In a more recent interview with The Dispatch, Bartos said he would “welcome” Trump’s endorsement and went on to tout how President Trump handled foreign policy while in office. “I would—all day—work with President Trump to talk about those policies and would love his support,” he said.

Hours before Parnell officially announced his run for Senate with a video, the Bartos campaign put out a letter—signed by 19 Republican Pennsylvania state officials, including county chairs and state legislators—urging him not to run for Senate. The letter posited that Bartos was the best chance the GOP had to win the Senate seat and for the GOP to have its overall best showing, Parnell should try again to defeat Lamb. 

The Parnell campaign was ready with a counter, though. Reps. Guy Reschenthaler and Mike Kelly co-authored an op-ed endorsing Parnell for the GOP nomination. “America is at a dangerous crossroads,” they wrote:

Radicals on the left have hijacked Democrats in Washington who are too weak to fight back. Many Republicans have shown an equally fluid spine when facing down the radicals of the left. That is why we simply cannot send another career politician, socialite or out-of-touch multimillionaire to the United States Senate. What we do need are heroes, leaders and fighters. Sean Parnell checks all the boxes, and we fully endorse him to be the Republican nominee and next United States senator from Pennsylvania.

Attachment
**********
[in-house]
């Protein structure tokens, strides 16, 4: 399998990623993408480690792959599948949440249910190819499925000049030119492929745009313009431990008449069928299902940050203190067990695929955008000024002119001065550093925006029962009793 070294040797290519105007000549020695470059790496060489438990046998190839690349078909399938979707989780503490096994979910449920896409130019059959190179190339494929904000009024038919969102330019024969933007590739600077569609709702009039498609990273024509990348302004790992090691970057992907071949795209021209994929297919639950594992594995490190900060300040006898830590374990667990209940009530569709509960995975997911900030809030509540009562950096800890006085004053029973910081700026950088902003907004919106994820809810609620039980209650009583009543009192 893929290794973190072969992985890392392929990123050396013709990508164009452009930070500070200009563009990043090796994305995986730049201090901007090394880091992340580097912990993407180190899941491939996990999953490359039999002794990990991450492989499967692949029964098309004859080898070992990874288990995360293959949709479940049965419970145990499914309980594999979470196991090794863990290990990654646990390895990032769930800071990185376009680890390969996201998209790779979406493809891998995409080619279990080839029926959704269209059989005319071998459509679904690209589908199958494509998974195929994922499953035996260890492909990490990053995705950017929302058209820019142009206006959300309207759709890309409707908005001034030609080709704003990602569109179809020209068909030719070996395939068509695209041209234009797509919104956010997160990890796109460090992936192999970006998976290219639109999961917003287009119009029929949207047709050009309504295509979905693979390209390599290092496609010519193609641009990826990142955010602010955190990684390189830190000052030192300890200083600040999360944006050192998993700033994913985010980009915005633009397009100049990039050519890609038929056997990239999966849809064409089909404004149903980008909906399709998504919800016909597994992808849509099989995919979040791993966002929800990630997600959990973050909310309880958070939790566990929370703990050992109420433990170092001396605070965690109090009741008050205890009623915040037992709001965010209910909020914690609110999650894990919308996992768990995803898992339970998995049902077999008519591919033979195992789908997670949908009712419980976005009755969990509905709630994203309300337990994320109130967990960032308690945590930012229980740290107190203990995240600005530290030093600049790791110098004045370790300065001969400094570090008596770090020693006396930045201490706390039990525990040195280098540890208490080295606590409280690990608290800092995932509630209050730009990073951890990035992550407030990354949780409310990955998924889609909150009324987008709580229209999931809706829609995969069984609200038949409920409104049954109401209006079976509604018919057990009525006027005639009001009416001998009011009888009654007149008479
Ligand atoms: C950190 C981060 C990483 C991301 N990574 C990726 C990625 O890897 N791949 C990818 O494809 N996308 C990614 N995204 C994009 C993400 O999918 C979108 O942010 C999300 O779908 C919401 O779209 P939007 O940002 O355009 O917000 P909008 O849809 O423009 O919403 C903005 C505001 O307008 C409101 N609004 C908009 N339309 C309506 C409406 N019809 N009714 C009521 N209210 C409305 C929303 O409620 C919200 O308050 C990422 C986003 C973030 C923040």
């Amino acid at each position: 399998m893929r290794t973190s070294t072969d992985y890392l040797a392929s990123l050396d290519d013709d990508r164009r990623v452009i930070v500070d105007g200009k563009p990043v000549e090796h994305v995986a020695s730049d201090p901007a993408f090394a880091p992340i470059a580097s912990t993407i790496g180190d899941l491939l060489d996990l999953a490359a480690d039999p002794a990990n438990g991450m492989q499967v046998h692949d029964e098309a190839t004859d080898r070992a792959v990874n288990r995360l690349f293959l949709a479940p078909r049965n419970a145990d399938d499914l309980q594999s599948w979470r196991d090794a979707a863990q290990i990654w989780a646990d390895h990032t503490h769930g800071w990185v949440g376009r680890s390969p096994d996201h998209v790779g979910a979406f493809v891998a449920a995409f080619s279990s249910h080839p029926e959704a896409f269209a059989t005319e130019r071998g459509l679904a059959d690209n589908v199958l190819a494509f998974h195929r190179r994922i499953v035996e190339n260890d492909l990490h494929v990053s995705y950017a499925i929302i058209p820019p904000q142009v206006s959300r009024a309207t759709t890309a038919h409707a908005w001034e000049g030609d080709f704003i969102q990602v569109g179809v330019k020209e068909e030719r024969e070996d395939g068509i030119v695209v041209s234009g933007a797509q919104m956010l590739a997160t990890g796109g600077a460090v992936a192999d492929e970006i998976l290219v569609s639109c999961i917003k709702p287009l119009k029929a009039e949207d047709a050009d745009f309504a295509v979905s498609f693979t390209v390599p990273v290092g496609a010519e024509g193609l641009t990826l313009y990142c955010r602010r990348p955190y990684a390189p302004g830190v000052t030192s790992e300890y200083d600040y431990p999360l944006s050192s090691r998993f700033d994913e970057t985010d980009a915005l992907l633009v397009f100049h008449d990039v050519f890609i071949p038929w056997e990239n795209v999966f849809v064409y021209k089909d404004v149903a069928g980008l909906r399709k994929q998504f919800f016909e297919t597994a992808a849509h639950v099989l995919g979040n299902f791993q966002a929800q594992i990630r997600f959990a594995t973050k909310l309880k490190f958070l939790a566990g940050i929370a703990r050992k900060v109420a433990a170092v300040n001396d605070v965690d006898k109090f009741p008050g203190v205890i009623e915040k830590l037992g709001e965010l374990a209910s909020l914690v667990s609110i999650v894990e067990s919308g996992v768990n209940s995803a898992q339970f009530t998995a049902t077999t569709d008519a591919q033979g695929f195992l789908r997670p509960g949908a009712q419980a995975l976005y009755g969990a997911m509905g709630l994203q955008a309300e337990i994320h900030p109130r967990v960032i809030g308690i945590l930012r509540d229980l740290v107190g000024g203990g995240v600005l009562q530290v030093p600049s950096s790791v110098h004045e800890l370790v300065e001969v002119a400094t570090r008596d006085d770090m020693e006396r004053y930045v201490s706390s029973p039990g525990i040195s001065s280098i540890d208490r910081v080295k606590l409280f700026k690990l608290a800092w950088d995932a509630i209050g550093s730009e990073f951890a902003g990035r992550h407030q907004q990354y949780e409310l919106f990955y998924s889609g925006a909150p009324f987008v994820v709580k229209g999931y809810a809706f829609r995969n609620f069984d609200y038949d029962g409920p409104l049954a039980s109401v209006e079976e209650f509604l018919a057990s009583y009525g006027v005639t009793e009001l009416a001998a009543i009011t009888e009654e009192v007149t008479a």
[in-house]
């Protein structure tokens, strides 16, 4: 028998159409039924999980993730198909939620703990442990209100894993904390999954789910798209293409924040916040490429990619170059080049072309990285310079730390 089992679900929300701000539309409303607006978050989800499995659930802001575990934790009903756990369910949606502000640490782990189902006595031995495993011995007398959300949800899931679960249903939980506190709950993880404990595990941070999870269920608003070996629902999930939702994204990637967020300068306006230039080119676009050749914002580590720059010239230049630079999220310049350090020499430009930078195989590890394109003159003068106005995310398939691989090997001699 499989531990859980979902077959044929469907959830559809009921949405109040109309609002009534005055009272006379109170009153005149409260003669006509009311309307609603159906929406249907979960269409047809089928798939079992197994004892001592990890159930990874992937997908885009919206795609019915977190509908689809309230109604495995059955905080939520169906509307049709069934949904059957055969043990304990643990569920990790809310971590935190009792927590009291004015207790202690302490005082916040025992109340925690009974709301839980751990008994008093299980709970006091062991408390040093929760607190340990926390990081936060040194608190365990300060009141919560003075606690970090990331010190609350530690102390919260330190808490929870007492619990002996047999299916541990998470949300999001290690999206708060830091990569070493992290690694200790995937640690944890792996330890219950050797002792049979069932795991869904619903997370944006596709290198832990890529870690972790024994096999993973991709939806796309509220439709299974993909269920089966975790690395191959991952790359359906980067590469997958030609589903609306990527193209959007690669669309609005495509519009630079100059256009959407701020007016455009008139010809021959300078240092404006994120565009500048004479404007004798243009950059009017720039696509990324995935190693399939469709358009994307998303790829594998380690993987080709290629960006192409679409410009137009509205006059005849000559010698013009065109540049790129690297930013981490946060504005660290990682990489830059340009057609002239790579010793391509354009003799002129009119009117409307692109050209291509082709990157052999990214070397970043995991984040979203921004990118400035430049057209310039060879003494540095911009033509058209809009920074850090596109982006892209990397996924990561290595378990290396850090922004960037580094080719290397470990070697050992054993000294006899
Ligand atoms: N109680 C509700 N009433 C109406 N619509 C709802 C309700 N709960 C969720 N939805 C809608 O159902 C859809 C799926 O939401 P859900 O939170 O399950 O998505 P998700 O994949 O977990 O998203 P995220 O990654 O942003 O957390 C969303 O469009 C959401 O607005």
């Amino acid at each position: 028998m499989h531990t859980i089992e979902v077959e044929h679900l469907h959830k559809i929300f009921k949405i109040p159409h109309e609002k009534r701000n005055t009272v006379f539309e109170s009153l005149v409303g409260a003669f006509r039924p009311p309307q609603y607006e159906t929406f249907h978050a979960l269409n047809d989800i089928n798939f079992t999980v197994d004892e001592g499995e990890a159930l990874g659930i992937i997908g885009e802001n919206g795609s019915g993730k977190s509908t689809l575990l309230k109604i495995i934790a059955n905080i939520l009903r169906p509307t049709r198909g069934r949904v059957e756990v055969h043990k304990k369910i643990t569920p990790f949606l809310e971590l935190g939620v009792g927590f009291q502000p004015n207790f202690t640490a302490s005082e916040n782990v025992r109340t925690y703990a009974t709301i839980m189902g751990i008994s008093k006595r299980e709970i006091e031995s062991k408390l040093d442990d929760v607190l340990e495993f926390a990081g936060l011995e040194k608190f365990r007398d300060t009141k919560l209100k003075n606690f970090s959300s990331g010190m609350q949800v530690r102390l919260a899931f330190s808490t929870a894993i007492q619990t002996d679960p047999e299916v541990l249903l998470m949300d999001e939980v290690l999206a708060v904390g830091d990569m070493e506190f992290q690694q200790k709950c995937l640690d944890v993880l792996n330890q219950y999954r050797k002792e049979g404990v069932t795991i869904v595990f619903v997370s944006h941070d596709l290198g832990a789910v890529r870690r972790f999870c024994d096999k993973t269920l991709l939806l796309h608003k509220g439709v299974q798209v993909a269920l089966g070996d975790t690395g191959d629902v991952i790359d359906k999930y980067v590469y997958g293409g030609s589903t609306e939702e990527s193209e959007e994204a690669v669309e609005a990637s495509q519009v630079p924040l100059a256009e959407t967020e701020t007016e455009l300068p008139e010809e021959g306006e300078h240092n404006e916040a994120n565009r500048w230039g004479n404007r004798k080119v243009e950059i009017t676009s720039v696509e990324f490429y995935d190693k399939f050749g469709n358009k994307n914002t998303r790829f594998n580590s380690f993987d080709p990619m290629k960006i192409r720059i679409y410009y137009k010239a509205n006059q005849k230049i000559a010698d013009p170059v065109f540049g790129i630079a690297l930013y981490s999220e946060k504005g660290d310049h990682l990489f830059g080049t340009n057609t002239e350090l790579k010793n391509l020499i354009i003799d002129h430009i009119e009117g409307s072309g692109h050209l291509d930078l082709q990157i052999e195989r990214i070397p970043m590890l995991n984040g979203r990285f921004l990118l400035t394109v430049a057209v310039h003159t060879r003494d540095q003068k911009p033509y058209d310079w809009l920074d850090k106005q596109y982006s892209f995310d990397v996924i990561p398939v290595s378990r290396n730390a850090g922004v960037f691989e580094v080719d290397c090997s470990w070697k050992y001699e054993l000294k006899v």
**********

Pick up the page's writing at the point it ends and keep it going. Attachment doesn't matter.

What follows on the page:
The tone of that op-ed from his allies was consistent with the messaging of Parnell’s own announcement video: “We’ve always had crazy liberals in our politics, but this time they have powerful allies. They’ve bullied large corporations into doing their dirty work. Either we rise to the defense of our founding freedoms, or we’ll be silenced and made defenseless.” 

Parnell did not respond to requests to be interviewed by The Dispatch.

Pennsylvania Republican strategist Dan Hayward told The Dispatch now that Parnell is officially in, it will be interesting to see whether Trump tips the scales in the GOP primary. “The question is going to be how Parnell is able to attract the grassroots,” he said. “What type of national influence does he attract—you know who I'm talking about there—and what does that look like in Pennsylvania?”

Sen. Toomey has been silent on the race to fill his seat. Hayward is skeptical that any endorsement would make much of a difference after Toomey voted to convict Donald Trump of impeachment in January 2021.